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So long and thanks for all the fish! A fond farewell from the inaugural ITO director

Written by Dr. Karen Payne

April 14th, 2023 marks the end of my term as the inaugural director of the World Data System International Technology Office. As that date approaches I have been reflecting on this extraordinarily rewarding experience and, if you will forgive me the indulgence, I wanted to share a few thoughts on where we are, how we got here, and what the future holds. 

The WDS ITO was officially inaugurated in March of 2018, and I began work in October of 2019. I understood that creating the ITO would be challenging because in addition to creating day-to-day operations, it needed to support the global diverse set of WDS members, answer to the guidance of its Scientific Committee, work in concert with the WDS International Program Office then based in Tokyo, support the priorities of our parent organisation The International Science Council, reflect well on its hosts at Ocean networks Canada and the University of Victoria, and become a trusted member of the Canadian and wider research data management community in such a way that I could ensure the sustainability of the Office, without duplicating efforts or competing with our partners. 

My approach to this multi-prong challenge was based on the recognition that the research landscape was broad, complex and filled with many diverse communities facing an enormous number of technical issues that needed to be addressed. I believed then, as I do now, that the ITO should provide support and services to communities as requested, and that we should reinforce investments in existing infrastructure and help develop the capacity of existing institutions, rather than building our own. I did not seek to create a new boulder in the already mountainous landscape.

Strategically, with limited resources, I needed to prioritize. My approach was to create one program area that exemplified Canada’s excellence in the international community, and one that I thought of as a moon shot. In the first case, while there were many Canadian communities we could have chosen to focus on, the impending threat of climate change drove us to create targeted support for the polar community, and to do so in areas that had applications for all data managers, in particular semantics and federated search. Creating a program over a geographical area, rather than a single domain, also helped surface opportunities to support the ongoing demand for better interdisciplinary work.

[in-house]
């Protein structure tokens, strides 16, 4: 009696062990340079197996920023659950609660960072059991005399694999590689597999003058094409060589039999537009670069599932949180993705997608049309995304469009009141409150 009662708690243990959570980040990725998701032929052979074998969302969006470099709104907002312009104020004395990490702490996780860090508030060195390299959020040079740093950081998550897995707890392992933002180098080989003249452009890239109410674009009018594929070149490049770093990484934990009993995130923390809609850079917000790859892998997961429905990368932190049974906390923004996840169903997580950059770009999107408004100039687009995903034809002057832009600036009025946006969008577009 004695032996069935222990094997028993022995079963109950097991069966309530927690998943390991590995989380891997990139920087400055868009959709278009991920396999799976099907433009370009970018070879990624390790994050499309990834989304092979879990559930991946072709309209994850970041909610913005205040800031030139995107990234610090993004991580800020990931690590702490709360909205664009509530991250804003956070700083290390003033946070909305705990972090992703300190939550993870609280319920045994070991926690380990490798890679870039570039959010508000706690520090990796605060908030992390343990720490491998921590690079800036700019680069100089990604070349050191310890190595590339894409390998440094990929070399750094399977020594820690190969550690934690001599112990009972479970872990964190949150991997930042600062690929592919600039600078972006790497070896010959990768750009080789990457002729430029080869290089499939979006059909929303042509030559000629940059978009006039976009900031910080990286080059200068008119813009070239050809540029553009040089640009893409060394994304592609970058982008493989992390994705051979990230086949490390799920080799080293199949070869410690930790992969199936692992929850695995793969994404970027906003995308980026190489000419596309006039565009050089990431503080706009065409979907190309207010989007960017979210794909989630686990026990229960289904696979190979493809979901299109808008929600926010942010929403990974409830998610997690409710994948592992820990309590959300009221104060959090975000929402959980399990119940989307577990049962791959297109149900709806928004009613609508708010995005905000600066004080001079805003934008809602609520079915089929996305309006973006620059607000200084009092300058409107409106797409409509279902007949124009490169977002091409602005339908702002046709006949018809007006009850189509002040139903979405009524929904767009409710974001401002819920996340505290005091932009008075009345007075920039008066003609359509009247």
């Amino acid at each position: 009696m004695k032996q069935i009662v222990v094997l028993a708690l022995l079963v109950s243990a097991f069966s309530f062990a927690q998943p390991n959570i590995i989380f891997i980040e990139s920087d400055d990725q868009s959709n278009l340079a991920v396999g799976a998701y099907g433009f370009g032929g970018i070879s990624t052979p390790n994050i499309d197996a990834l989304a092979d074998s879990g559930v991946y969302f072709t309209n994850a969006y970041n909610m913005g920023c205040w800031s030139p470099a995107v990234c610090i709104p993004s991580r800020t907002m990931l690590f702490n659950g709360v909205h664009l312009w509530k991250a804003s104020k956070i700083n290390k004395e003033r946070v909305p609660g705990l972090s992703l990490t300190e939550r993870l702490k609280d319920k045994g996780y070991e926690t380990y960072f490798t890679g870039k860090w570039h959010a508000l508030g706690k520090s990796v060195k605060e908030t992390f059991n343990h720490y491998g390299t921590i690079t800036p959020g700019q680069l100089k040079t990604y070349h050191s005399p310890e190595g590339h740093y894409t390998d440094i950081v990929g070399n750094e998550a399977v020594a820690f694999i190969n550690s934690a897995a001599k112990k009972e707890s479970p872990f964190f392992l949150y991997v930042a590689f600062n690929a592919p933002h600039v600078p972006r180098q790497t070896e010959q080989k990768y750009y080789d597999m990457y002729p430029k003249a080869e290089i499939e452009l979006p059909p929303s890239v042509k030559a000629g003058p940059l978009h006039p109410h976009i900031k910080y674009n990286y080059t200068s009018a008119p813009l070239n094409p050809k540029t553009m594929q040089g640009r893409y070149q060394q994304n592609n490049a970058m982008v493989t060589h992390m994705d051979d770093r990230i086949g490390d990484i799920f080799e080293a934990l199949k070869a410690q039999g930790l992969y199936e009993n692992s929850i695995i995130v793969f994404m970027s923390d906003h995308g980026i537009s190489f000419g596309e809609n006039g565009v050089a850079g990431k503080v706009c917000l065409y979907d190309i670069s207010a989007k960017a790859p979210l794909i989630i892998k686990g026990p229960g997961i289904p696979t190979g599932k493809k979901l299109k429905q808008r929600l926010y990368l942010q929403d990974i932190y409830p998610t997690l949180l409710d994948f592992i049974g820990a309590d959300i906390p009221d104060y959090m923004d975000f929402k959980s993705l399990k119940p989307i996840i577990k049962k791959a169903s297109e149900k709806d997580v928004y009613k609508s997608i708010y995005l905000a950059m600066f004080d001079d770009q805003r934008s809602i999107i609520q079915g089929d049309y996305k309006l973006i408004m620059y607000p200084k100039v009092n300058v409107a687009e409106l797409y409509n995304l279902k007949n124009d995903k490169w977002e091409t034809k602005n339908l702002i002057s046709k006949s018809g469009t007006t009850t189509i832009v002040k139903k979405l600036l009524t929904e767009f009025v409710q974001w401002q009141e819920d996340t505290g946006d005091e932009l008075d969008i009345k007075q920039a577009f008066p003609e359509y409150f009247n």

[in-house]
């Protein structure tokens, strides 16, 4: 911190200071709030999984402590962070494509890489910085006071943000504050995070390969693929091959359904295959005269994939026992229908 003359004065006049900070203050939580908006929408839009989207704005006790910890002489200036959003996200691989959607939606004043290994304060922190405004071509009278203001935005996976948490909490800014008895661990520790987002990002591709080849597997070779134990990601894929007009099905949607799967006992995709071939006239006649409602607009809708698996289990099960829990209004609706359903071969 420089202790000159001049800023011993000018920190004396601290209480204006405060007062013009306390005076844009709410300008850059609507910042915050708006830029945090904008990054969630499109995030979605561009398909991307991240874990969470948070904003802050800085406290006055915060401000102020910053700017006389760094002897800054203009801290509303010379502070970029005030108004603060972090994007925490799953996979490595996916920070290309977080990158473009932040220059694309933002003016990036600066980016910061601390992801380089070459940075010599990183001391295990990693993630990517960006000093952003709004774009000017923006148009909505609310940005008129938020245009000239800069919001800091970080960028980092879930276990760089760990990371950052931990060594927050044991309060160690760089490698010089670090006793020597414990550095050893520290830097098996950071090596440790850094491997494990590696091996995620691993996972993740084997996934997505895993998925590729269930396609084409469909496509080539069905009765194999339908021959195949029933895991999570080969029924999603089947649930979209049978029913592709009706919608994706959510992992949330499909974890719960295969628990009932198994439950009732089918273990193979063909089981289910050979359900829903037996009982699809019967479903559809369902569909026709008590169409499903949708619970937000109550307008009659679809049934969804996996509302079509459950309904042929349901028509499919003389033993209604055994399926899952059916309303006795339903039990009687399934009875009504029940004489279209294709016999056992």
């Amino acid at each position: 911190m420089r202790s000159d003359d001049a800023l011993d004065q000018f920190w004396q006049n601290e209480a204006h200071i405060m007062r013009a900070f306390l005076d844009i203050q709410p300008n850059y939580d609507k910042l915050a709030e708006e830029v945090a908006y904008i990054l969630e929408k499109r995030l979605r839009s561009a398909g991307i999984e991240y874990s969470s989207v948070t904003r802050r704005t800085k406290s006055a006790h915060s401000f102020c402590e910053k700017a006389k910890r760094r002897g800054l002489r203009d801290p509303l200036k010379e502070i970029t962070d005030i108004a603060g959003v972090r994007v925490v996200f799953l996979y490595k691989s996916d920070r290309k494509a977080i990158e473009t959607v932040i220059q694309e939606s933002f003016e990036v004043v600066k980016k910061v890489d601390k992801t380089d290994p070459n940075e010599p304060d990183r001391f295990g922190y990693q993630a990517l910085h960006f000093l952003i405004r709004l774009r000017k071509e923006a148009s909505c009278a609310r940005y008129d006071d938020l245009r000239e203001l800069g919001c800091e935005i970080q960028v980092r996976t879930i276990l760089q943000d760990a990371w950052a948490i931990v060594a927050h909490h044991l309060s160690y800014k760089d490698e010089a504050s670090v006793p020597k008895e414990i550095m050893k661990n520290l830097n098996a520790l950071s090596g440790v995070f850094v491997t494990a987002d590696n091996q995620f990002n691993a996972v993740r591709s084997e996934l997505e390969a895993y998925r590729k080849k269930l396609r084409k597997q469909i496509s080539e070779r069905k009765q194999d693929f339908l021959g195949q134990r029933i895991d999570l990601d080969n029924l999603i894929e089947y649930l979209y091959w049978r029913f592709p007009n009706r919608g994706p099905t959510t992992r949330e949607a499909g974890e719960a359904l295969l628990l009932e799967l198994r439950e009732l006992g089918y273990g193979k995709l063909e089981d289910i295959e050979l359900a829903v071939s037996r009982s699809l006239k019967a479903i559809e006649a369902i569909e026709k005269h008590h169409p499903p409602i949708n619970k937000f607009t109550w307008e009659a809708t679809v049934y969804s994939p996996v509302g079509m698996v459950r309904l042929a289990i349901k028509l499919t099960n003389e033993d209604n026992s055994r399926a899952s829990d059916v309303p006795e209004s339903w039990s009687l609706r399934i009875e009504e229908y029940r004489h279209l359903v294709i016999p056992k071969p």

In the second case, it was clear to me that the breadth and ultimate impact of a Global Open Research Commons would be an appropriately audacious goal, and that our work with data repositories would provide a unique perspective and set of resources that will be vital to its success. I could not have asked for better partners to help implement this plan than The Digital Research Alliance of Canada, the University of Victoria and Ocean Networks Canada. And none of it would have been possible without the expanse of expertise available through the Research Data Alliance.

I cannot sufficiently express my empathy for the millions of people around the world who suffered and lost so much during the pandemic. I remain grateful to ONC and UVic for their considered response to this unprecedented event, and to the global community of scientists and public health officials who worked tirelessly to protect us all. Continuing to build the ITO from a laptop in my living room is an experience I will never forget. I am particularly grateful to the expansion of ONC policy that allowed me to hire remote staff across Canada. This seemingly minor administrative shift had huge consequences for the ITO, allowing me to work collaboratively with the best and brightest staff across the country. Any successes of this office are theirs, and it gives me hope for the future. Our workplace shift reflects the reality of global science; collectively, our response to societal grand challenges will only be successful when met by a global set of trusted, good faith actors, no matter where they are. I’m proud that we can count the ITO amongst this community.    

The real story of this startup is the relationships we made along the way. The community that allowed us to not only flourish in our stated program areas, but provided a welcoming and supportive set of partners that allowed us to expand our expectations of ourselves. Whether it was agenda setting in leadership roles with organisations like the Intergovernmental Group on Earth Observations (GEO) or exploring projects in the biodiversity or health infrastructure communities, it is clear that the need and impact of the ITO was limited only by our imagination. The movement of the IPO from Japan to the US in late 2021 marked a new era for the WDS and an extraordinary opportunity for our collective continued success. 

I am grateful to have had the opportunity to get the ITO off to a running start and look forward to seeing it flourish under a new director. I hope that I have positioned ITO in a way that it can continue to support WDS members and the wider DRI community, while reflecting well on Canadian organisations. I am temporarily stepping away from the community for a much needed break, and when I have the wherewithal to return, I will be ready to help tackle the enormous amount of work ahead of us. To everyone that helped make this experience possible, I can’t thank you enough. I look forward to seeing you all again in the future, as we get just a bit closer to our moonshot.

Featured image credit: “Bottlenose Dolphin (Tursiops truncatus)” by Gregory ‘Slobirdr’ Smith is licensed under CC BY-SA 2.0.